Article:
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Have you all seen this innovation in bread making??!!

post #1 of 189
Thread Starter 
The article with photos:
http://www.nytimes.com/2006/11/08/di...tml?ref=dining

OK, I found a step-by-step guide!
http://www.nytimes.com/2006/11/08/di...gg&oref=slogin
Apparently the links are no longer valid. To see recipe, here's the post:
http://www.mothering.com/discussions...=1#post6577205


So, do you all think we can use regular (meaning unsoaked, unsprouted) flour for this? Is this enough fermentation? I am not a baker and making my own bread is something I haven't seen fit to do yet (except in my bread maker with sprouted flour). But this maybe I could do!
post #2 of 189
that looks great! though i'd like to convert it to using a sourdough starter instead of the yeast...
post #3 of 189
Thread Starter 
An expert sourdough baker in my chapter is going to try this with sourdough. If I hear how it goes for her, I'll report back. I'm trying it with spelt first and we'll see how it goes.
post #4 of 189
The web addresses aren't working for me. Is there someone who can get the pages up that can tinyurl it? Or is there a name of the technique that I can search for...
post #5 of 189
Thread Starter 
OK, I edited the URLs. Not sure what happened there. See if that works or google "Jim Lahey bread" to find these.
post #6 of 189
The addresses work now just fine - I had tried cutting and pasting but something was a little bit wonky. Thanks!
post #7 of 189
I was thinking of posting this very same thing. I haven't had much success witn sourdough but I thought I would give this recipe a try. I am curious as to other's experiences with this recipe.
post #8 of 189
Thread Starter 
I have a batch soaking now, but an avid baker in my group says soaking it in kefir/yogurt/buttermilk instead of water would also work. So that would help in case anyone feels the fermentation isn't enough to neutralize the phytates. I'll bake mine tomorrow and let you know how it turns out.
post #9 of 189
if it's soaked for 24 hours, would it matter that there was yeast instead of sourdough? I thought the bad thing about yeast is that it was fast and so there was no fermentation? I have NEVER made bread and so have no idea what I'm talking about. Sourdough intimidates me, so I really WANT this to be just as good. I wonder if you could leave this bread even longer than 24 hours, and it would be even better...
post #10 of 189
Quote:
Originally Posted by kbchavez View Post
if it's soaked for 24 hours, would it matter that there was yeast instead of sourdough?
I was thinking the same thing.
post #11 of 189
Thread Starter 
Quote:
Originally Posted by kbchavez View Post
if it's soaked for 24 hours, would it matter that there was yeast instead of sourdough?
I'm not sure what you mean? Do you mean would the negative effects of yeast be negated by the soaking and fermenting? I really don't know the science behind it all, so I'm reluctant to answer. The amount of yeast is quite small compared to most other recipes (esp. the bread machine recipes) and we don't have yeast issues here, so it's worth a try for us to get easy, fresh bread!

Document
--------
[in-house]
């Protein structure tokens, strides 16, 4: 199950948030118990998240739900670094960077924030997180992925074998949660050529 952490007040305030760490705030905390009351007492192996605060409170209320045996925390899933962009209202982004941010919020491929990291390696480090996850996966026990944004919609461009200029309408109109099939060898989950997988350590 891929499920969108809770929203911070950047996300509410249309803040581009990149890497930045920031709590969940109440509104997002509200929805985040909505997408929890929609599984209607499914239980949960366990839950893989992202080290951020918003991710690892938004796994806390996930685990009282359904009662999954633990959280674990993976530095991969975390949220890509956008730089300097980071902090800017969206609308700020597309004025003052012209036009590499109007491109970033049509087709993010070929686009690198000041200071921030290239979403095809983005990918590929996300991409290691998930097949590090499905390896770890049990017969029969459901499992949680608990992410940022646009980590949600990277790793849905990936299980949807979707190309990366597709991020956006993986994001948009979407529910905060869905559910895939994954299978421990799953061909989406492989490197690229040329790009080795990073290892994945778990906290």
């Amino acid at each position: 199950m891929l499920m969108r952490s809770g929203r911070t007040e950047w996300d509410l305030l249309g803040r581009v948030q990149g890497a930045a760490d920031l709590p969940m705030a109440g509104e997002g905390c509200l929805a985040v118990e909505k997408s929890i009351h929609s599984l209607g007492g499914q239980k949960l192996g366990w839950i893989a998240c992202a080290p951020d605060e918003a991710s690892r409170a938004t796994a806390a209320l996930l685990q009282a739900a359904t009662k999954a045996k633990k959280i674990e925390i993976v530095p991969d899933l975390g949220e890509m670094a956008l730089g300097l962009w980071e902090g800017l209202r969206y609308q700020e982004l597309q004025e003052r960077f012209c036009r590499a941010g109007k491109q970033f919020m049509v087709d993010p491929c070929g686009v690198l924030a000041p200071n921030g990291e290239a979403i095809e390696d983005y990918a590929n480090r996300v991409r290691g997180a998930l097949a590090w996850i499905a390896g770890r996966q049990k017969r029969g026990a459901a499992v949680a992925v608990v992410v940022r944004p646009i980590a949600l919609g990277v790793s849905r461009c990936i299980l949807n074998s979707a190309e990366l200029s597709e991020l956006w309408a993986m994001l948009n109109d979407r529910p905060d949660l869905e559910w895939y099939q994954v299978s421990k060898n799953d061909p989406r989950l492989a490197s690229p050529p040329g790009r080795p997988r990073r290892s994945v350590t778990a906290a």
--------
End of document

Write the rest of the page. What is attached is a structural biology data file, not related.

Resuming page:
post #12 of 189
One of my favorite cookbooks, Cookwise, has a similar recipe. The author, Shirley Corriher, also says that whey interferes with yeast, so you might need more, and that the high acid environment of a kefir soak or similar would also inhibit the baker's yeast s. cervisae (not sure how to spell that).
post #13 of 189
Thread Starter 
Well, so far my dough is rather liquidy. I'm not able to form it into a ball. I poured it on the counter and it went everywhere! So, I scooped it up and beat it a few times in lieu of "folding over." Could be because it wasn't warm all night in my house. We had a warm day yesterday. It's been more than 18 hours, too. So I'm going to let it sit awhile and watch it. I definitely can't shape it into a ball right now! There's the update.
post #14 of 189
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post #15 of 189
this is intriguing.

the phytates should be broken down

sorry, sick boy on lap. need emoticon for that
post #16 of 189
it says in the recipe to use a 6 qt pot. I have a 4 1/2 qt. le creuset. Think this will work? I suppose I could try to make a smaller loaf. Those pots are expensive, so I don't want to buy another one just for bread... YKWIM?
post #17 of 189
I did make this bread. Baked it last night. It is a very nice plain artisan type bread. The flavor REALLY depends on the quality of the flour. Also, with the humidity I live with, I would cut the water back 1/4-1/2 cup. The dough was the consitency of VERY thick pancake batter.

The bread itself (what came off the cloth which I could bake ) was very moist and nicely golden. The crust crackled as it cooled. The crumb was nicely porous with large holes, very artisan style. It was a nice way to bake when I do not have professional steam.

I have a 6 quart Le Crueset but the 4 1/2 quart should work fine.

I am going to try it next with sourdough. It is what we have been enjoying the most at home.
post #18 of 189
Thread Starter 
Quote:
Originally Posted by ladywolf View Post
Also, with the humidity I live with, I would cut the water back 1/4-1/2 cup. The dough was the consitency of VERY thick pancake batter.
Yes, I just called my bread expert friend to find out why my dough is so thin. Exactly like you describe. She said it probably started out too watery to begin with and she suggested I add flour and some more salt and let it sit out more to ferment. Like most things traditional, the first steps seem to be experiments!

Thanks for sharing your results ladywolf! Sounds quite yummy!
post #19 of 189
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post #20 of 189
I was thinking that more salt would be good, 2 teaspoons per loaf like most artisan breads.
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